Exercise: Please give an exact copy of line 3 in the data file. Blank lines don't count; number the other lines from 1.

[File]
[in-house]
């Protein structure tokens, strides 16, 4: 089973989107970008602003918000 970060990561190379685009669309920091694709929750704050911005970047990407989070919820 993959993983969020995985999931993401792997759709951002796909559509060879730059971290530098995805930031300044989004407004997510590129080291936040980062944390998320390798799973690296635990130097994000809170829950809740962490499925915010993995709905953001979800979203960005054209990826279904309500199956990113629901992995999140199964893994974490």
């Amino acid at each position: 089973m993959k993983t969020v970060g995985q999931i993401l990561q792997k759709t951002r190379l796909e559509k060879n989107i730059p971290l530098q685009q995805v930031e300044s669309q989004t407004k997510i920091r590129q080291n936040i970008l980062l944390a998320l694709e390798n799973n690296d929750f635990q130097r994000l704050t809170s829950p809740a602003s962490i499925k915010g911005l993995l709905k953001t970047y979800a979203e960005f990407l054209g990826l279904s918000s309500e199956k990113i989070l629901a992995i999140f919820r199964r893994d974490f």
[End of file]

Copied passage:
């Amino acid at each position: 089973m993959k993983t969020v970060g995985q999931i993401l990561q792997k759709t951002r190379l796909e559509k060879n989107i730059p971290l530098q685009q995805v930031e300044s669309q989004t407004k997510i920091r590129q080291n936040i970008l980062l944390a998320l694709e390798n799973n690296d929750f635990q130097r994000l704050t809170s829950p809740a602003s962490i499925k915010g911005l993995l709905k953001t970047y979800a979203e960005f990407l054209g990826l279904s918000s309500e199956k990113i989070l629901a992995i999140f919820r199964r893994d974490f």